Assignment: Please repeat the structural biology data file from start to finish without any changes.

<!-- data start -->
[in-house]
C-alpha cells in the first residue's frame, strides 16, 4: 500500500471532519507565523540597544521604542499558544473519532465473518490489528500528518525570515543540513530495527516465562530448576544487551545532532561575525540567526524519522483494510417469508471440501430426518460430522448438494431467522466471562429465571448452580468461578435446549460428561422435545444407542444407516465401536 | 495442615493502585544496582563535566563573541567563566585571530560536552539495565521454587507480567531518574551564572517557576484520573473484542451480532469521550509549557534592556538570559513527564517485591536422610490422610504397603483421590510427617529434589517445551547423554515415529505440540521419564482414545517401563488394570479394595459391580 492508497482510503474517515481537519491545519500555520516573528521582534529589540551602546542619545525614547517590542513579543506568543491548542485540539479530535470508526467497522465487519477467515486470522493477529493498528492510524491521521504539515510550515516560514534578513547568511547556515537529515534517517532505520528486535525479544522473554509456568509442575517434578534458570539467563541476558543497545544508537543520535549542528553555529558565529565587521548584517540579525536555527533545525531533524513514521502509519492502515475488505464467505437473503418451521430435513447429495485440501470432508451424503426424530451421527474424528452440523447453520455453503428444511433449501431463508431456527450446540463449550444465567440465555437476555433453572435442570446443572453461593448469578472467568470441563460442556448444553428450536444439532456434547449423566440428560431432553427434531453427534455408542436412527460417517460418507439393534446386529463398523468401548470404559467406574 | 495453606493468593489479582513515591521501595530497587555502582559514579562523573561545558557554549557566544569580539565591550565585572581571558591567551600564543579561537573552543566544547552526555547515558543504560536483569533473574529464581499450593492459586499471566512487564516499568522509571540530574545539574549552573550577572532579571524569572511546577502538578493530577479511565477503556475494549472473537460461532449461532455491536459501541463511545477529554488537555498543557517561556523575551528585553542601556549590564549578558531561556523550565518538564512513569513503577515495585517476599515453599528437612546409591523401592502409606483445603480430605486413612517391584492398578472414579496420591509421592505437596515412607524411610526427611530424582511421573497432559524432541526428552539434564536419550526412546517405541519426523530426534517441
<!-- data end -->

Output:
[in-house]
C-alpha cells in the first residue's frame, strides 16, 4: 500500500471532519507565523540597544521604542499558544473519532465473518490489528500528518525570515543540513530495527516465562530448576544487551545532532561575525540567526524519522483494510417469508471440501430426518460430522448438494431467522466471562429465571448452580468461578435446549460428561422435545444407542444407516465401536 | 495442615493502585544496582563535566563573541567563566585571530560536552539495565521454587507480567531518574551564572517557576484520573473484542451480532469521550509549557534592556538570559513527564517485591536422610490422610504397603483421590510427617529434589517445551547423554515415529505440540521419564482414545517401563488394570479394595459391580 492508497482510503474517515481537519491545519500555520516573528521582534529589540551602546542619545525614547517590542513579543506568543491548542485540539479530535470508526467497522465487519477467515486470522493477529493498528492510524491521521504539515510550515516560514534578513547568511547556515537529515534517517532505520528486535525479544522473554509456568509442575517434578534458570539467563541476558543497545544508537543520535549542528553555529558565529565587521548584517540579525536555527533545525531533524513514521502509519492502515475488505464467505437473503418451521430435513447429495485440501470432508451424503426424530451421527474424528452440523447453520455453503428444511433449501431463508431456527450446540463449550444465567440465555437476555433453572435442570446443572453461593448469578472467568470441563460442556448444553428450536444439532456434547449423566440428560431432553427434531453427534455408542436412527460417517460418507439393534446386529463398523468401548470404559467406574 | 495453606493468593489479582513515591521501595530497587555502582559514579562523573561545558557554549557566544569580539565591550565585572581571558591567551600564543579561537573552543566544547552526555547515558543504560536483569533473574529464581499450593492459586499471566512487564516499568522509571540530574545539574549552573550577572532579571524569572511546577502538578493530577479511565477503556475494549472473537460461532449461532455491536459501541463511545477529554488537555498543557517561556523575551528585553542601556549590564549578558531561556523550565518538564512513569513503577515495585517476599515453599528437612546409591523401592502409606483445603480430605486413612517391584492398578472414579496420591509421592505437596515412607524411610526427611530424582511421573497432559524432541526428552539434564536419550526412546517405541519426523530426534517441